The Bottom Line
Look past the beautiful, green images on the front of the package and enticing words like superfood and scrutinize the nutritional information and the ingredient list. If a product is high in sodium or sugar, low in fiber, and contains a long list of ingredients that are hard to pronounce, you don’t want it on your table. However, we shouldn’t malign all processed foods. For example, frozen fruits and vegetables are minimally processed and may retain more nutrients than their fresh counterpart since freezing locks in the nutrients at the time of harvest. So, be a discerning shopper, read labels, and make more room in your shopping cart for whole, unprocessed foods.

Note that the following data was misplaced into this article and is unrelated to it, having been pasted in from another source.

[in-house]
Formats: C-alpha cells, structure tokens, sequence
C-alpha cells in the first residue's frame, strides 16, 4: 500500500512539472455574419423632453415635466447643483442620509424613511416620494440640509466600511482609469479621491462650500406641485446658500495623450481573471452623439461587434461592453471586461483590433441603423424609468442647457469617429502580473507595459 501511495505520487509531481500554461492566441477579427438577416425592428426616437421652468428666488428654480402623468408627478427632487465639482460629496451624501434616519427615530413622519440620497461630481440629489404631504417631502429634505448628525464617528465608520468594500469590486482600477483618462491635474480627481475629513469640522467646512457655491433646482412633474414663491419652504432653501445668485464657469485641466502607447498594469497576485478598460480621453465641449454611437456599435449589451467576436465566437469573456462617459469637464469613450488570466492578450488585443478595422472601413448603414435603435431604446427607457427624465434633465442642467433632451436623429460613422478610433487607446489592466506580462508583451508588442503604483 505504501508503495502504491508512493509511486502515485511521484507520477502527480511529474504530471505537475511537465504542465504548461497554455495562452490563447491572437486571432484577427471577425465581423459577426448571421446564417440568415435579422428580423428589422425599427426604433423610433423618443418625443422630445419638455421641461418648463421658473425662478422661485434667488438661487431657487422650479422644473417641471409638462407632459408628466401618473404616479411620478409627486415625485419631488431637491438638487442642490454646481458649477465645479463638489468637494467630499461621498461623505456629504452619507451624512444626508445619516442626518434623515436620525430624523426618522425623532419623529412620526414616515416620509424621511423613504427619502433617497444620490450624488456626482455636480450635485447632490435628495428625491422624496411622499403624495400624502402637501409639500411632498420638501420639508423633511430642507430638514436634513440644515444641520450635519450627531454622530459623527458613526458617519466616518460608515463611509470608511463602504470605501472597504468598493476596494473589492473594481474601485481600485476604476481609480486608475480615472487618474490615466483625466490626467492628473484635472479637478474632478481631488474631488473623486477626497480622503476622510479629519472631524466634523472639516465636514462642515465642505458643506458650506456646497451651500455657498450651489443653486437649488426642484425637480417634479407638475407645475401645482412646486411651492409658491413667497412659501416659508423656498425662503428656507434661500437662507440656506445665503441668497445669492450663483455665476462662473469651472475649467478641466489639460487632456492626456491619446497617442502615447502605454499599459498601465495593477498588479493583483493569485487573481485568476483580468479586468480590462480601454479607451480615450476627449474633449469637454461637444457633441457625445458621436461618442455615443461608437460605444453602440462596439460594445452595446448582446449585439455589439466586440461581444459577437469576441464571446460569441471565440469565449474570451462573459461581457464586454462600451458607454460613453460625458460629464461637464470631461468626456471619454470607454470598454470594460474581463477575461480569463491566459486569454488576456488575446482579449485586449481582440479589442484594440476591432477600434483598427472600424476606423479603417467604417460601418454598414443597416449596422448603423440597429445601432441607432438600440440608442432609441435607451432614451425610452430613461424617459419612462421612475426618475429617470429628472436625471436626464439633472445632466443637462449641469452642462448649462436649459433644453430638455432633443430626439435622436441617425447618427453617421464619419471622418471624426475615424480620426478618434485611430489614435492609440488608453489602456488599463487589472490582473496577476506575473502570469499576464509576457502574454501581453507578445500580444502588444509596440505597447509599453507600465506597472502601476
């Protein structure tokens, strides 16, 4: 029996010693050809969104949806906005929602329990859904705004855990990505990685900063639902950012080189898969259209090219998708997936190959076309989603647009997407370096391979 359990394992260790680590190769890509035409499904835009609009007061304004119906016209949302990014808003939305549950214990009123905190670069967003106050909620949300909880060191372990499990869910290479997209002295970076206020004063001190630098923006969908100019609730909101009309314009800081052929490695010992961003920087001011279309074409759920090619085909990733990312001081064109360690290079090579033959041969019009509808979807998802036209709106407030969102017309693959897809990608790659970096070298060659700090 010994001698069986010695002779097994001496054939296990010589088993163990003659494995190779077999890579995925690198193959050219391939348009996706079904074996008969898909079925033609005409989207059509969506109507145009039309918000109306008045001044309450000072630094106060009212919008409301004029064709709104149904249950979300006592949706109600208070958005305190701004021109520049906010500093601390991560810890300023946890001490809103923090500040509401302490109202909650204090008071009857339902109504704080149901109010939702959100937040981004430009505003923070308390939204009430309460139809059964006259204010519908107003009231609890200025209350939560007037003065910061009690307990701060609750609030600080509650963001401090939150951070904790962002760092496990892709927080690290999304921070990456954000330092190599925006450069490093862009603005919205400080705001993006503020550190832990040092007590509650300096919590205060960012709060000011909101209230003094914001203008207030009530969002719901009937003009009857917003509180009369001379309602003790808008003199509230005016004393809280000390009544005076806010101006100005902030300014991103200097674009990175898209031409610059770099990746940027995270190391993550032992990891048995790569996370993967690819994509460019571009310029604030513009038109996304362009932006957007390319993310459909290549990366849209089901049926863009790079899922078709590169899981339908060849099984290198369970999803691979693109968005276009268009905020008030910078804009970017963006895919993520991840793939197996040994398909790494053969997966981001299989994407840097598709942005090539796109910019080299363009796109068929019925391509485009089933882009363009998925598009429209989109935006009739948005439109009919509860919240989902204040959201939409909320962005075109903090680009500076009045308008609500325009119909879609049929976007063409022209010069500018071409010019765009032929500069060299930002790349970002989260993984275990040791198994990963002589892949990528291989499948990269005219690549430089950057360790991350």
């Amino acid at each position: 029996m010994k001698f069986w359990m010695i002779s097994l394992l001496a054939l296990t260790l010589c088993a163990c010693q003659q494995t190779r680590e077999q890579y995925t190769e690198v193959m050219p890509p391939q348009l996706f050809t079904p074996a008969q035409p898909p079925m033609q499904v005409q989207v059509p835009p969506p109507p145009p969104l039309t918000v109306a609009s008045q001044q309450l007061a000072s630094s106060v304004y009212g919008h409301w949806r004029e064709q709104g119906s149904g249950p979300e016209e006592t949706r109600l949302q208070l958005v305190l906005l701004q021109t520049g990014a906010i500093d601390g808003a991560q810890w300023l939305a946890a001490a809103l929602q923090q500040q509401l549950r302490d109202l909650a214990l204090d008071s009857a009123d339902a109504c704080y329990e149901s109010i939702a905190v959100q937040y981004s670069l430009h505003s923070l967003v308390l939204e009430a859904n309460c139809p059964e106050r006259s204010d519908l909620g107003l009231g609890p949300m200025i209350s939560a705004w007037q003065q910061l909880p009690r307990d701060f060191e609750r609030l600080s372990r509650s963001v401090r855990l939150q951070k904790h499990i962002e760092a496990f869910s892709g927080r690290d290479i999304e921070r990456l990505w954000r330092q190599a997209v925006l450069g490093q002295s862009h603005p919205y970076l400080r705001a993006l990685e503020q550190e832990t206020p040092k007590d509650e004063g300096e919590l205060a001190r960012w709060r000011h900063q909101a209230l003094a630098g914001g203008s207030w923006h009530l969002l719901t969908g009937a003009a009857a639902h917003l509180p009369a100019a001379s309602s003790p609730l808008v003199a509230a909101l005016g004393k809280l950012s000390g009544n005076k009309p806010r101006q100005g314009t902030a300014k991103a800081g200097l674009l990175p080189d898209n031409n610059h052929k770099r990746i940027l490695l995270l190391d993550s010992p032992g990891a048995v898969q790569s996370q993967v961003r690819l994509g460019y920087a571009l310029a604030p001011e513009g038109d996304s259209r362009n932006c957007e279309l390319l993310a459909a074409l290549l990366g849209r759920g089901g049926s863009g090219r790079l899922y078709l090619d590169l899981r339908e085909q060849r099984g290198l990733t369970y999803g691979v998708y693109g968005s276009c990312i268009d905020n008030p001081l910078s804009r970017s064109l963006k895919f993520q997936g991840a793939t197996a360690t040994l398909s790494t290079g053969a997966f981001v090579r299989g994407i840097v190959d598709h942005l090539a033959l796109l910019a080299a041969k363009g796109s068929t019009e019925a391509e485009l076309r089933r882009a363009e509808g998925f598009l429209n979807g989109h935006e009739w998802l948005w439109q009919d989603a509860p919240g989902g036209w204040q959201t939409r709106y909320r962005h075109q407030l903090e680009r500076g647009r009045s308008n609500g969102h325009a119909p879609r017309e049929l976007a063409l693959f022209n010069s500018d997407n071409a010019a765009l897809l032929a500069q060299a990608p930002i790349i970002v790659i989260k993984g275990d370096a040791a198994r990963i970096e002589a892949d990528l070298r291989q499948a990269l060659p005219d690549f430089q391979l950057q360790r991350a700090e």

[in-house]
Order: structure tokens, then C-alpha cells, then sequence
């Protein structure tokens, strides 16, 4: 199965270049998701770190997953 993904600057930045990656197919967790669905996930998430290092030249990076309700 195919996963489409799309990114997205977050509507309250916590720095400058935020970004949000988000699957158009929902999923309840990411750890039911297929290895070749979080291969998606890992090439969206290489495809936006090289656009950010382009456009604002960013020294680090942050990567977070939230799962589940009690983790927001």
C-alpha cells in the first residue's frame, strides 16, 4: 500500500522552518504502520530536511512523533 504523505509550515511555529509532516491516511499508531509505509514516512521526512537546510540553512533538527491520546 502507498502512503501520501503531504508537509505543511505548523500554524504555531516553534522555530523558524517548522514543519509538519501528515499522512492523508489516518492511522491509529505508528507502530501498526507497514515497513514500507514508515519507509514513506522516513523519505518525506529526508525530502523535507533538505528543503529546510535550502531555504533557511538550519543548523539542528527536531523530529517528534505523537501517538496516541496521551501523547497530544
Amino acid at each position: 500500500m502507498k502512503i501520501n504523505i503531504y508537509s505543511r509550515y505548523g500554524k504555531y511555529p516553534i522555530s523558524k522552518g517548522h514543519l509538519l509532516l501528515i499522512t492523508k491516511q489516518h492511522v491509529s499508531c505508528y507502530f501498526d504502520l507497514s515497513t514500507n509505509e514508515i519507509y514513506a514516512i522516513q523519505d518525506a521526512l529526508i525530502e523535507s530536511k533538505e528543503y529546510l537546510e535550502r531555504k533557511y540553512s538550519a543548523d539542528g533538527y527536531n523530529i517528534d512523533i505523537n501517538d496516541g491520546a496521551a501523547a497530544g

The take-home message? Be an informed shopper and choose more foods that don’t require a label. Research suggests that eating foods in their whole unprocessed state maximizes nutrition and has less impact on your blood sugar and metabolic health, but don’t be afraid of every food in a package. Frozen fruits and vegetables are convenient and make it easier to get your 5+ servings of produce each day.
- Clinical and Translational Report. Volume 30, Issue 1, P67-77.E3, July 2, 2019.
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- The Lancet Diabetes & endocrinology. 2016;4(2):174-186. doi:10.1016/S2213-8587(15)00419-2.
- com. “The 56 Most Common Names for Sugar (Some Are Tricky)”
- org. “Processed vs. ultra-processed food, and why it matters to your health”